During the 15 years he builds a home and tries to survive as best as he can. He keeps track of the days by writing in his journal. He also wonders why he was chosen by god to be the only survivor of the wreck and why he was put on this island alone. He soon finds other humans but with more bad luck he also finds out they are cannibals. He rescues some savages who were held captive by the cannibals and makes plans to leave the island by means of a man made boat.
In the 17th century, the Catholic reform was sweeping through many parts of Europe. The period from 1600 to about 1750 is known as the Baroque Era. Throughout this period the Catholic Church was fighting back against the effects of the Renaissance. The people of the Renaissance society started to question their beliefs in the church and tried to rationally explain the world around them. Several crusades were fought throughout this period and in the end England and France became “Christianized.” Robinson Crusoe was published during the Baroque Era and it contained a great amount of Catholicism.
Iconnoclasm and Iconophilia in Othello In his book War Against the Idols, Carlos Eire argues that iconoclastic resistance to the Medieval Catholic Church began with the gentle scolding of Erasmus and ended as the "shibboleth" of radical Calvinism.1 The use of images in religious instruction and practice was one of the major points of dispute between Protestant reformers and Catholic counter-reformers. Iconoclasm was certainly not confined to radical Calvinism; Anglican reformers, especially those who had spent time in continental Europe as exiles (like John Jewel, Bishop of Salisbury), quickly raised the issue in their country, which had its own unique history of religious reform. The discussions of image and idolatry in Calvin and Jewel represent particular theories of the image that derive from but also revise ancient Platonic theories of the image. Reformation iconoclasm brings up issues of ontology (who or what is God? ), epistemology (by what means are we to know him?
The Elizabethan Era is often referred to as the Golden Age of England (A Changing View...). The Elizabethan Era, named after Queen Elizabeth I, was a time of change and discovery (Elizabethan Superstitions). Elizabeth ruled in a time of religious turmoil; both the Catholics and Protestants fought to be the official religion of England. (Elizabethan World View). Many people throughout England struggled to find the “correct” religion (Elizabethan World View).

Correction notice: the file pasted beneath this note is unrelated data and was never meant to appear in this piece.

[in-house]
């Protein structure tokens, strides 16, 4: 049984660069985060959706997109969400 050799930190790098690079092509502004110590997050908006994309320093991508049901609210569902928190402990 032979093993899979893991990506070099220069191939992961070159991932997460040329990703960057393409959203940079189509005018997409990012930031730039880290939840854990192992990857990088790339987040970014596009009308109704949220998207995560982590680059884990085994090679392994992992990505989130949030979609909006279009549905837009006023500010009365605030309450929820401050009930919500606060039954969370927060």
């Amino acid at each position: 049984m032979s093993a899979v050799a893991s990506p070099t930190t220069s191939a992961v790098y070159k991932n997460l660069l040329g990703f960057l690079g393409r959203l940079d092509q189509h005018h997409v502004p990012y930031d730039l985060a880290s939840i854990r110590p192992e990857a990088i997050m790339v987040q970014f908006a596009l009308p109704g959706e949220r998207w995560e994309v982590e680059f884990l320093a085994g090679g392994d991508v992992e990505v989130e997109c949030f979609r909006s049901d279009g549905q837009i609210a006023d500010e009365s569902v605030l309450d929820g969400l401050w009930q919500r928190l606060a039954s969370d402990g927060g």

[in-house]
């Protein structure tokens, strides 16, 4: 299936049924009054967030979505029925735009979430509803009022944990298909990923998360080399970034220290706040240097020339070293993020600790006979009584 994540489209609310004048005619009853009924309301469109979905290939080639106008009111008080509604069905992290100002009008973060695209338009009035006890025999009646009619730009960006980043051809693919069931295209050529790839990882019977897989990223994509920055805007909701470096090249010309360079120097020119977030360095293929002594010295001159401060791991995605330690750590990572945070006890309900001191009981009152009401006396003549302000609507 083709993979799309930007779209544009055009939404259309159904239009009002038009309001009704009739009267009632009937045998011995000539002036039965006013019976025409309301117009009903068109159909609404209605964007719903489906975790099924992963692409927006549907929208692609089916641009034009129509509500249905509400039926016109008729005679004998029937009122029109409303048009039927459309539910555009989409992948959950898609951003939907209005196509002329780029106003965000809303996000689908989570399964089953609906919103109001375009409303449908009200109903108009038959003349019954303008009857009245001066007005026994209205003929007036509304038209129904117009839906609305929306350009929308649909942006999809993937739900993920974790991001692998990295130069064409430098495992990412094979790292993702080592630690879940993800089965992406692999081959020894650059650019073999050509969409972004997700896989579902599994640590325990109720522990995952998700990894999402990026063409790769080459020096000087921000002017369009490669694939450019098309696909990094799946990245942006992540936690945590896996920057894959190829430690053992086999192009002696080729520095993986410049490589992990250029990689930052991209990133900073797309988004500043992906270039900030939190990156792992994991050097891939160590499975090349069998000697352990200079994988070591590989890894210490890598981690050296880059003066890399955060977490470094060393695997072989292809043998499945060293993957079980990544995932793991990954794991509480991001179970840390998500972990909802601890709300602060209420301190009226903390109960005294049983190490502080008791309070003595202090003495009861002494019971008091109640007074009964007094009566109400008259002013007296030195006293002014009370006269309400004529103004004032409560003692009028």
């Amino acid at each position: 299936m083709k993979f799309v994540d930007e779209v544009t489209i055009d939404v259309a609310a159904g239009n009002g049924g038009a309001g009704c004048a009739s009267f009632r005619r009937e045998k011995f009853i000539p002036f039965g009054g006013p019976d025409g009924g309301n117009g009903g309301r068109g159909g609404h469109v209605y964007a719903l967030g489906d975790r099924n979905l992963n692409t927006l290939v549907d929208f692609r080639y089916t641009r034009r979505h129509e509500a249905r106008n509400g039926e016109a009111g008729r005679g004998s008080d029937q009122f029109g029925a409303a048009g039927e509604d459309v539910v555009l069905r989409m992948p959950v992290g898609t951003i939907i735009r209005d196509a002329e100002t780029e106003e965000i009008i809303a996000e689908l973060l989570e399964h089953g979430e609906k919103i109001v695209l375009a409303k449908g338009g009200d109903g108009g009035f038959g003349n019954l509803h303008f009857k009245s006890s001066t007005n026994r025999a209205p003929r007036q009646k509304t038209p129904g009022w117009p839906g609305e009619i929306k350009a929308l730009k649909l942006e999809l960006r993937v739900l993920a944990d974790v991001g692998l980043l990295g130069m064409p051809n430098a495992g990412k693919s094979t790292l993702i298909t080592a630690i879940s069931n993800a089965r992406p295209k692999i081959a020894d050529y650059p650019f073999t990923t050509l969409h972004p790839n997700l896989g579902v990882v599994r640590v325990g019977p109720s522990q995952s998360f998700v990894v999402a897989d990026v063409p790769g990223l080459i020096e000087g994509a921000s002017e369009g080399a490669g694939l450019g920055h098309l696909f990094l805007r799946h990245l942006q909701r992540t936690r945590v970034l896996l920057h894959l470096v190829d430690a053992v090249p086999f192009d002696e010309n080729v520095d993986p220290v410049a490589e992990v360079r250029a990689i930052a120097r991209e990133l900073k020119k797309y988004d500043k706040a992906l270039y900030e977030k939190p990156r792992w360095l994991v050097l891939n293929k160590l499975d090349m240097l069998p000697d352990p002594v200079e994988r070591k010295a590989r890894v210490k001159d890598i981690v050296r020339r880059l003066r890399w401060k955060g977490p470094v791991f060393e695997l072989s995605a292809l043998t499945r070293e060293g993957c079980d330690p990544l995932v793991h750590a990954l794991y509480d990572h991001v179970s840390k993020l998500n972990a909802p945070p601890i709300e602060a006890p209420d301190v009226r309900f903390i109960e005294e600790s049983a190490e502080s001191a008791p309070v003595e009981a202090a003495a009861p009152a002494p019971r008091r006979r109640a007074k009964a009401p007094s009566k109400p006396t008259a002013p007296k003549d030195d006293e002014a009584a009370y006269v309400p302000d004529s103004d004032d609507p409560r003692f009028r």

The Church of England had formed in an attempt to improve upon the way of life offered by the Catholic Church. In reality it was no better and “By law everybody was supposed to belong to the Church of England” (Lambert 1). When Charles I took the throne, everything became increasingly worse. Not only were people facing persecution from their peers in matters of religion, but the government was also oppressing these people. A specific example of this were the English Civil Wars.
It was around the time of 1184 that the Medieval Inquisition was brought upon Europe(Catholic Culture). The official reason for the Inquisition was “to offer guidance to the lost sheep” (qtd. in Catholic Culture). The Church taught that the Christian-Catholic teachings were essential in order to go to Heaven (Spanish Inquisition). However the Medieval Inquisition was mainly to challenge the secular authorities which were viewed as heretics (Catholic Culture).
Anne Finch's Opposition to The Rape of the Lock The Restoration Period (1660-1700) was a period of social, political and philosophical turmoil, which laid the foundation for future centuries. This period was marked by an advance in colonization and trade and by the birth of the Whig and Tory parties. In poetry, works of Alexander Pope and Anne Finch and a number of other poets distinguishes the Restoration. But, there are several objections from these poets; one particular opposition occurs between Pope’s The Rape of the Lock and Anne Finch. Pope was born into a Catholic family during a period of intense anti-Catholic sentiment in England.
Takin' It To The Streets: A Sixties Reader, pp.468-473. ed. Alexander Bloom and Wini Breines. New York: Oxford University Press, 1995.
Bernard Malamud and the Critics. New York: New York University Press, 1971. Howard, Leon. Literature and the American Tradition. Garden City: Doubleday, 1960.
The reformation forced the church to respond or disintegrate into oblivion in the wake of the reformation. The Catholic Church's response to the reformation was the Council of Trent. The Council of Trent set a clear dividing line between the two factions of Christianity by clearly defining the Catholic Doctrines. Protestantism varied greatly from Catholicism with regards to its doctrines, the way Protestantism spread, and the way that... ... middle of paper ... ...ambitions. The people that Catholicism were the majority of the Catholic clergy, (for obvious reasons), traditionalist, and superstitious people.